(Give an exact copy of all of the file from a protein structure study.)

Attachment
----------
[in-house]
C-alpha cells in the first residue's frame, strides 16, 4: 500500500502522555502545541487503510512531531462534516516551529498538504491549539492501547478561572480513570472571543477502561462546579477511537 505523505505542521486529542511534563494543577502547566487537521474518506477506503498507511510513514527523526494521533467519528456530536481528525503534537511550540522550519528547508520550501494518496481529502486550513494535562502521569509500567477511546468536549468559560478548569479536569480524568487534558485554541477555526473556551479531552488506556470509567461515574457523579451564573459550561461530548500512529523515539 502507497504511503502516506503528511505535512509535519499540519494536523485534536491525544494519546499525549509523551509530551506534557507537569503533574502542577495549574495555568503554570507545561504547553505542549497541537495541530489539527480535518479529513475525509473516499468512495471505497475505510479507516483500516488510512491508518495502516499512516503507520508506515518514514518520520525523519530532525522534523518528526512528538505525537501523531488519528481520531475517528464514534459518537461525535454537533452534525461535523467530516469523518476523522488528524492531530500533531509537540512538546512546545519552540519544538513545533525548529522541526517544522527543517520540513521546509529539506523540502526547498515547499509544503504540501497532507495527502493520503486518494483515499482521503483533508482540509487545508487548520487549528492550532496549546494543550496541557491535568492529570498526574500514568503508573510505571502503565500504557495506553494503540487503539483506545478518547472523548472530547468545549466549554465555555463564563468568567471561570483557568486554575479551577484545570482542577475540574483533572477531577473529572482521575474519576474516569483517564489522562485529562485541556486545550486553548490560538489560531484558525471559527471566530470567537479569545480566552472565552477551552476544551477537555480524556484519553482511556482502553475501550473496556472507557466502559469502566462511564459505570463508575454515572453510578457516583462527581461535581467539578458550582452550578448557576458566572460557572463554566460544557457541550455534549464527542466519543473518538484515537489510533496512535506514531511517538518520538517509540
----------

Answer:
[in-house]
C-alpha cells in the first residue's frame, strides 16, 4: 500500500502522555502545541487503510512531531462534516516551529498538504491549539492501547478561572480513570472571543477502561462546579477511537 505523505505542521486529542511534563494543577502547566487537521474518506477506503498507511510513514527523526494521533467519528456530536481528525503534537511550540522550519528547508520550501494518496481529502486550513494535562502521569509500567477511546468536549468559560478548569479536569480524568487534558485554541477555526473556551479531552488506556470509567461515574457523579451564573459550561461530548500512529523515539 502507497504511503502516506503528511505535512509535519499540519494536523485534536491525544494519546499525549509523551509530551506534557507537569503533574502542577495549574495555568503554570507545561504547553505542549497541537495541530489539527480535518479529513475525509473516499468512495471505497475505510479507516483500516488510512491508518495502516499512516503507520508506515518514514518520520525523519530532525522534523518528526512528538505525537501523531488519528481520531475517528464514534459518537461525535454537533452534525461535523467530516469523518476523522488528524492531530500533531509537540512538546512546545519552540519544538513545533525548529522541526517544522527543517520540513521546509529539506523540502526547498515547499509544503504540501497532507495527502493520503486518494483515499482521503483533508482540509487545508487548520487549528492550532496549546494543550496541557491535568492529570498526574500514568503508573510505571502503565500504557495506553494503540487503539483506545478518547472523548472530547468545549466549554465555555463564563468568567471561570483557568486554575479551577484545570482542577475540574483533572477531577473529572482521575474519576474516569483517564489522562485529562485541556486545550486553548490560538489560531484558525471559527471566530470567537479569545480566552472565552477551552476544551477537555480524556484519553482511556482502553475501550473496556472507557466502559469502566462511564459505570463508575454515572453510578457516583462527581461535581467539578458550582452550578448557576458566572460557572463554566460544557457541550455534549464527542466519543473518538484515537489510533496512535506514531511517538518520538517509540